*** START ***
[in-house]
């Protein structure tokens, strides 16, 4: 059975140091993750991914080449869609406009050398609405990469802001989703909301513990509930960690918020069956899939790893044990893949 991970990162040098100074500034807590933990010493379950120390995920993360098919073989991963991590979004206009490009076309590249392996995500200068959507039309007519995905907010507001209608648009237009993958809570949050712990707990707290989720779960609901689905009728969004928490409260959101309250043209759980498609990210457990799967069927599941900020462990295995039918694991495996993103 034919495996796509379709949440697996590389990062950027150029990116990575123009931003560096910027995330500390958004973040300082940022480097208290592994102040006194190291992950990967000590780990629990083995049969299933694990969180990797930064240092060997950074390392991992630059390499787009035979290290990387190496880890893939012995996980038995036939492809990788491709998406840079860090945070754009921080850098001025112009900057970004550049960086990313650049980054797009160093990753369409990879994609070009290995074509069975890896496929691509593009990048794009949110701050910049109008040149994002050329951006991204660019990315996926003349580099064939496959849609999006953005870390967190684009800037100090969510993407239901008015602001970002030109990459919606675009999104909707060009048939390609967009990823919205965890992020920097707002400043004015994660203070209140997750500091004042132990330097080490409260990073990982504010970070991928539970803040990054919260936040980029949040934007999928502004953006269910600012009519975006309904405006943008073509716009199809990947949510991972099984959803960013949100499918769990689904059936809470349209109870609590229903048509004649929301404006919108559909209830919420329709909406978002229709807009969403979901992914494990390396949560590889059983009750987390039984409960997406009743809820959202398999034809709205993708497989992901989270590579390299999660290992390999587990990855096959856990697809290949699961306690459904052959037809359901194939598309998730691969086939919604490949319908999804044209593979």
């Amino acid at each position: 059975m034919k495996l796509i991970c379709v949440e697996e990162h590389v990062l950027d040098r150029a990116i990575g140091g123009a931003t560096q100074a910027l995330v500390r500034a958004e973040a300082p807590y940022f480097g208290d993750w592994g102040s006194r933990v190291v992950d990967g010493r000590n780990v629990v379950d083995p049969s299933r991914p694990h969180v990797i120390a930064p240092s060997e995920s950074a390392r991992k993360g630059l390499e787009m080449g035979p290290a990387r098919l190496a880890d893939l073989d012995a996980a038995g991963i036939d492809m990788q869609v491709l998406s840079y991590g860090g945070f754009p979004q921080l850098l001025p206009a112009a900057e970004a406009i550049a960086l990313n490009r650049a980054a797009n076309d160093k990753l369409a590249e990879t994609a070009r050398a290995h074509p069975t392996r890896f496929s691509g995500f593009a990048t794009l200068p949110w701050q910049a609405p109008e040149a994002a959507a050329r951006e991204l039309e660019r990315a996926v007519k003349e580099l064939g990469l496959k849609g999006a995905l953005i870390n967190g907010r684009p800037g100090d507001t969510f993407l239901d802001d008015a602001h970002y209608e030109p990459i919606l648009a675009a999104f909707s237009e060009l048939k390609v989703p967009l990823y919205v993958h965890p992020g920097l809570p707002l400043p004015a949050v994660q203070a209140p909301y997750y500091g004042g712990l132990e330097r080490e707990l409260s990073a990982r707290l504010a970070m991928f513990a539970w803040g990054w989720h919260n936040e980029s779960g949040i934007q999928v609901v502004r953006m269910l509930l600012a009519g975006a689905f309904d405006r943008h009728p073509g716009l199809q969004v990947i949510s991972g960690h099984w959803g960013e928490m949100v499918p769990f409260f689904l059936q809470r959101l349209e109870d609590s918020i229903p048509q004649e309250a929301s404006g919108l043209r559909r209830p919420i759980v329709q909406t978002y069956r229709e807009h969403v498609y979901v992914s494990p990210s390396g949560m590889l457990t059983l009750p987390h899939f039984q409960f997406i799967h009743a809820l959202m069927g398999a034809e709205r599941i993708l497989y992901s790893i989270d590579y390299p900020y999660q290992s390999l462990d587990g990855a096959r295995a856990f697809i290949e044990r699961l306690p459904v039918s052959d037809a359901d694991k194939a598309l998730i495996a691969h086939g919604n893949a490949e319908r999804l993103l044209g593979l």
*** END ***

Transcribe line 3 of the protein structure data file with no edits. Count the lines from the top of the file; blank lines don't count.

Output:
């Amino acid at each position: 059975m034919k495996l796509i991970c379709v949440e697996e990162h590389v990062l950027d040098r150029a990116i990575g140091g123009a931003t560096q100074a910027l995330v500390r500034a958004e973040a300082p807590y940022f480097g208290d993750w592994g102040s006194r933990v190291v992950d990967g010493r000590n780990v629990v379950d083995p049969s299933r991914p694990h969180v990797i120390a930064p240092s060997e995920s950074a390392r991992k993360g630059l390499e787009m080449g035979p290290a990387r098919l190496a880890d893939l073989d012995a996980a038995g991963i036939d492809m990788q869609v491709l998406s840079y991590g860090g945070f754009p979004q921080l850098l001025p206009a112009a900057e970004a406009i550049a960086l990313n490009r650049a980054a797009n076309d160093k990753l369409a590249e990879t994609a070009r050398a290995h074509p069975t392996r890896f496929s691509g995500f593009a990048t794009l200068p949110w701050q910049a609405p109008e040149a994002a959507a050329r951006e991204l039309e660019r990315a996926v007519k003349e580099l064939g990469l496959k849609g999006a995905l953005i870390n967190g907010r684009p800037g100090d507001t969510f993407l239901d802001d008015a602001h970002y209608e030109p990459i919606l648009a675009a999104f909707s237009e060009l048939k390609v989703p967009l990823y919205v993958h965890p992020g920097l809570p707002l400043p004015a949050v994660q203070a209140p909301y997750y500091g004042g712990l132990e330097r080490e707990l409260s990073a990982r707290l504010a970070m991928f513990a539970w803040g990054w989720h919260n936040e980029s779960g949040i934007q999928v609901v502004r953006m269910l509930l600012a009519g975006a689905f309904d405006r943008h009728p073509g716009l199809q969004v990947i949510s991972g960690h099984w959803g960013e928490m949100v499918p769990f409260f689904l059936q809470r959101l349209e109870d609590s918020i229903p048509q004649e309250a929301s404006g919108l043209r559909r209830p919420i759980v329709q909406t978002y069956r229709e807009h969403v498609y979901v992914s494990p990210s390396g949560m590889l457990t059983l009750p987390h899939f039984q409960f997406i799967h009743a809820l959202m069927g398999a034809e709205r599941i993708l497989y992901s790893i989270d590579y390299p900020y999660q290992s390999l462990d587990g990855a096959r295995a856990f697809i290949e044990r699961l306690p459904v039918s052959d037809a359901d694991k194939a598309l998730i495996a691969h086939g919604n893949a490949e319908r999804l993103l044209g593979l």